Offline MahluaandMilk

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Re: Digital Vs Traditional Art
« Reply #6 on: June 25, 2018, 10:11:31 PM »
I hate working with new programs. You don't have that problem working in traditional media either. If you get a new 2b pencil, nothing is moved around. Nothing is really particularly different. It may or may not have an eraser. It may be a slightly different lead value. But it's still a pencil. It will behave like a pencil. Art programs? There's no consistency. I found Photoshop far easier to manage than Krita, and the learning curve of trying any new program, be it Sketchbook Pro or anything else out there, would frustrate me to no end and I do not appreciate being barred from just having fun. It's more like each individual art program is its own media, and I just do not have the patience to switch and learn new media when that's not the point of what I'm trying to do. I picked up marker because I wanted to, not because my colored pencils expired, went out of stock, or had to be updated.

That isn't to say that I hate all digital art programs or that any other program can achieve the same results as another. Traditional media will almost never look like digital media, and digital media can only imitate the appearance of traditional media. MSPaint will never really look like Photoshop, although Photoshop has options to look like MSPaint. Digital is far more versatile due to its power to mimic.

It's just how programs behave that bother me. My broke ass who ain't got enough money for first month's rent at the end of July don't have the money to upgrade my old Windows 7 laptop to something that can handle big canvases and make digital art look good either--because it's not just the programs. The hardware and stuff that adds to the complication. With traditional, you have your media, and that's your hardware. Digital adds software as a middle-man. And boy, can that middle man screw you over.

All in all, I can have more fun with a mechanical pencil I found on the sidewalk that ain't got half an eraser left, a ballpoint pen someone dropped in front of the library, and old sketchbook, and it's so much less of a headache.

To top it off, there's no troubleshooting required with traditional. Pencil not working? Sharpen it. Pen not working? Probably out of ink. Scribble a bit and see if it comes back. Paper acting up? Stop erasing so much over that one area. Or maybe you got cardstock or watercolor grade paper and you're only using pencil. The reasons why things aren't working is usually obvious. With my tablet, however, sometimes I'll plug it in and the driver will do a test and it looks like pressure's working fine but Krita won't differentiate pressure and the hotkeys are messed up despite the fact that the driver says they're okay. Happens about 1 in every 20 or so plug-ins. I can't imagine a world where a pencil only creates different value on paper for no apparent reason only 19 out of every 20 times it's used, but with digital. Meh. That's just to be expected.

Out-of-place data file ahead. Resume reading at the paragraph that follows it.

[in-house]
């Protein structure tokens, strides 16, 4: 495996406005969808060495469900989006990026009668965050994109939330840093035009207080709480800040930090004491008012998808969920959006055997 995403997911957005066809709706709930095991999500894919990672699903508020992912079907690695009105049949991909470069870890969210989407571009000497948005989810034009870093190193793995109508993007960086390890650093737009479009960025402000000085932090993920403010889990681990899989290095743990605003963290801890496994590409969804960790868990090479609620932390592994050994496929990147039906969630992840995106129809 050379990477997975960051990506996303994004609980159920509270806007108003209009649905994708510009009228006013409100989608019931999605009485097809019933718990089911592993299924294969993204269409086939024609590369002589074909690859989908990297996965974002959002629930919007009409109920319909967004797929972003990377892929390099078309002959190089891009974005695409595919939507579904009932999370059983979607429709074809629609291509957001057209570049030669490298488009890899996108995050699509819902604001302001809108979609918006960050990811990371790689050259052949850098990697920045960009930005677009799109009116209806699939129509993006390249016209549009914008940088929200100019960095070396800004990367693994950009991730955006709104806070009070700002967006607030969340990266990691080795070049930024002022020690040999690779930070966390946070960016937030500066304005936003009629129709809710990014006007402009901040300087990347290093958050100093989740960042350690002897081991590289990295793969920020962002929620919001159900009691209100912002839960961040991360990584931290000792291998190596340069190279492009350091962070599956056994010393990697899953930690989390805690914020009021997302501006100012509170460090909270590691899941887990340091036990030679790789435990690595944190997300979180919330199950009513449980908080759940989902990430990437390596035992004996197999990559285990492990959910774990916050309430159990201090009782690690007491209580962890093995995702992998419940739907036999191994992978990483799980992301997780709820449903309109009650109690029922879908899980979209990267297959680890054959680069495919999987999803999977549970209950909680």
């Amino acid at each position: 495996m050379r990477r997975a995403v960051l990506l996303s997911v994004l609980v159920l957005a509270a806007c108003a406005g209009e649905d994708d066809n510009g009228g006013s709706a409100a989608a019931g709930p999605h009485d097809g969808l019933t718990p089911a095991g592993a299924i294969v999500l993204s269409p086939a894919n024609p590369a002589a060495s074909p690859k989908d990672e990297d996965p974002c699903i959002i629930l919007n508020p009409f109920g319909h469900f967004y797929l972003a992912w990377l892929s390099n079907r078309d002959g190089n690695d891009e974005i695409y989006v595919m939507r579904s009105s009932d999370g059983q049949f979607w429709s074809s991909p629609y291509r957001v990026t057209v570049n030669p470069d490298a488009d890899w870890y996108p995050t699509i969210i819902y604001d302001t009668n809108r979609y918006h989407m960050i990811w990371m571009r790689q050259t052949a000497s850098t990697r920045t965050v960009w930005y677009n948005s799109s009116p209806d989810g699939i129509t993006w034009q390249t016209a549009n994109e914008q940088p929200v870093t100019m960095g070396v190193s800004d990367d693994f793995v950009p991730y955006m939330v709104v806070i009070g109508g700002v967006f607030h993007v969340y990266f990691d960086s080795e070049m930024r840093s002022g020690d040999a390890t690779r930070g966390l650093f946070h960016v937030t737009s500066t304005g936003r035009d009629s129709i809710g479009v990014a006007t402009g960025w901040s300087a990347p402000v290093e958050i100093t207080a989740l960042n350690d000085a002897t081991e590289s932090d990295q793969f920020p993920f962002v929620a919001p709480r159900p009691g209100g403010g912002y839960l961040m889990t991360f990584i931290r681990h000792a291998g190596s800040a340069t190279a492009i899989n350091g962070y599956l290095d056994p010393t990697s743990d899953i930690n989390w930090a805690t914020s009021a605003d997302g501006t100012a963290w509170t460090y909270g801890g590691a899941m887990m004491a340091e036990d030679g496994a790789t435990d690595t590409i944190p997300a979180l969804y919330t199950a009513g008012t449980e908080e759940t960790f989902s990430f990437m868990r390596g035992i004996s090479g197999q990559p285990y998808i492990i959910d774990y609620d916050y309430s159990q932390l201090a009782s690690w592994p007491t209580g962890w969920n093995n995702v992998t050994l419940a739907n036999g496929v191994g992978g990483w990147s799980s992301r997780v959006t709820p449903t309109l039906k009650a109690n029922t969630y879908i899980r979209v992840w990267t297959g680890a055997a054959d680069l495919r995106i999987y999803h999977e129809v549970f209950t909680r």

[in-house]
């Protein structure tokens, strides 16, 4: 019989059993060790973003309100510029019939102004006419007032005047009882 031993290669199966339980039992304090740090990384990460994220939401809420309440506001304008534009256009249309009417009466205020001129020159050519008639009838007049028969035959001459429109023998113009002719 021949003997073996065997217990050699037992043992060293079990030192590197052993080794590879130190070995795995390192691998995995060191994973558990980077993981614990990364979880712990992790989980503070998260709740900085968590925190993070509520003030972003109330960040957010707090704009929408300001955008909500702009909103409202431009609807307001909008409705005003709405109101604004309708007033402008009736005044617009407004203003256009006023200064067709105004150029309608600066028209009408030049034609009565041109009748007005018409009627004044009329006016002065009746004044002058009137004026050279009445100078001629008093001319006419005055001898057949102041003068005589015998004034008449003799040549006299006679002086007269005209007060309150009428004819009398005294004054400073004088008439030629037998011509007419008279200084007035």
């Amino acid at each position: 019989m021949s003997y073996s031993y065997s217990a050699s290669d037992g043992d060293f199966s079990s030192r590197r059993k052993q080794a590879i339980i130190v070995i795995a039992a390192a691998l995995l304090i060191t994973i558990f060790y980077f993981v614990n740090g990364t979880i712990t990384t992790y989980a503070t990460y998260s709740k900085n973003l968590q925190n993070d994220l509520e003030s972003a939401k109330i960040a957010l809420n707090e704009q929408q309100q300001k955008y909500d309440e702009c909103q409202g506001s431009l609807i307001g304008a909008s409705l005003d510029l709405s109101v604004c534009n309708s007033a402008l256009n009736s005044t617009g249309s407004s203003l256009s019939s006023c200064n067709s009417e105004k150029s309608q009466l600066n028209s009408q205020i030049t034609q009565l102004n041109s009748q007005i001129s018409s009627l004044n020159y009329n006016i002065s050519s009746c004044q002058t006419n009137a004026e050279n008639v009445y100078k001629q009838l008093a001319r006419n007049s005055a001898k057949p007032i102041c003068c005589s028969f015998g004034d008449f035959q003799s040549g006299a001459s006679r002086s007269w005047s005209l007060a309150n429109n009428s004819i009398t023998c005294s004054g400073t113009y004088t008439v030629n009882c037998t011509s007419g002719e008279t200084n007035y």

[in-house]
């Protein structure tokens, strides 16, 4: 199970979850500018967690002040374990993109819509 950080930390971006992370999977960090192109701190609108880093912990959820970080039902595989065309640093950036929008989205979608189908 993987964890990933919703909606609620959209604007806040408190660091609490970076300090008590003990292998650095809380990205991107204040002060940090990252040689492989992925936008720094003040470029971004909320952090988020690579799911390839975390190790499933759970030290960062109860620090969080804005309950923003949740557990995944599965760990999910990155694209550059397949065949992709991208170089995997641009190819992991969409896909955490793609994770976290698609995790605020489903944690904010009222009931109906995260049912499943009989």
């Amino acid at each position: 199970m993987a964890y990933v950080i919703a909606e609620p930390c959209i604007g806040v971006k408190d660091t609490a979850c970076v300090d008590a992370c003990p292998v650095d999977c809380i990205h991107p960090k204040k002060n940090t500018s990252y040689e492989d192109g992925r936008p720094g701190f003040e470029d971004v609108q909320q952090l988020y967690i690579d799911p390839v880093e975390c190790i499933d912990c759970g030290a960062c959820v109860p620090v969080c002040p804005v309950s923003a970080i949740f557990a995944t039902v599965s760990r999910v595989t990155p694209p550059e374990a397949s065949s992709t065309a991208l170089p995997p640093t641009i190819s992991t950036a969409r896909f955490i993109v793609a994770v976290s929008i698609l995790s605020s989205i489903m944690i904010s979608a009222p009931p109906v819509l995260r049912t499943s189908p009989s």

Offline suupertramp

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Re: Digital Vs Traditional Art
« Reply #7 on: June 26, 2018, 04:36:50 AM »
true about technical difficulties. one time an app updated to a v2 kinda thing and i just couldnt get the same feel back when I drew. I still use it, but not as much.
yeah pens are easy to troubleshoot :P

Offline MK

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Re: Digital Vs Traditional Art
« Reply #8 on: June 26, 2018, 05:38:17 AM »
I like digital better because of the versatility of colors and that I'm bad at traditional XD

Offline Walter B

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Re: Digital Vs Traditional Art
« Reply #9 on: June 29, 2018, 05:57:52 AM »
I find that I have better control at traditional and the lineart is better. However, digital certainly beats traditional when it ocmes to coloring. It just goes 10 times faster since you can apply solid colors to a big area in a second and then just add some basic shading.

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Offline legomaestro

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Re: Digital Vs Traditional Art
« Reply #10 on: June 29, 2018, 08:19:44 AM »
Suuper's mathematical summary of every situation is pretty much it for me.

There's one thing to know as well about digital: That whole zooming in and out thing? It's a concept that only exists in digital. Traditional your canvas is always there before you. Sure you can lean in and out but it's just not the same. Detail has to be achieved in another manner.

The lack of the tactile response between your hand, instrument and surface that you're working on? Rarely if not ever there in digital as well. So while I'll always use digital and I'd love to learn a little more about how to use 3d software and the like, traditional will always have a place in my heart.


Offline suupertramp

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Re: Digital Vs Traditional Art
« Reply #11 on: June 29, 2018, 09:15:34 AM »
@lego yeah the zooming is a plus and a minus. you can lose sense of scale and end up adding too much detail in one go. But you get much sharper images a lot easier. too difficult to draw? just zoom in and draw it bigger!

I also agree about the slight delay when using digital. You do get used to it, but you always notice it every now and again and it becomes not natural again, kinda like your own blinking or breathing when you become aware of it:P

Offline legomaestro

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Re: Digital Vs Traditional Art
« Reply #12 on: June 29, 2018, 09:19:23 AM »
Dammit man, you know that's a low blow. Now I'm breathing manually again : (

Oh man I've seen some insane canvas sizes done by pro digital artists for precisely that. It's pretty dope. 

Offline Lord Kesashi

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Re: Digital Vs Traditional Art
« Reply #13 on: June 29, 2018, 03:31:37 PM »
As someone who is primarily a traditional artist there is nothing I want more in life than to be able to press ctrl+z.

Offline Ryan

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Re: Digital Vs Traditional Art
« Reply #14 on: June 29, 2018, 06:00:58 PM »
While I do think there are benefits to each, I'm just way too lazy for most traditional art. Setting things up? I'll never get started on anything, haha. I live on my computer so digital is much more natural for me.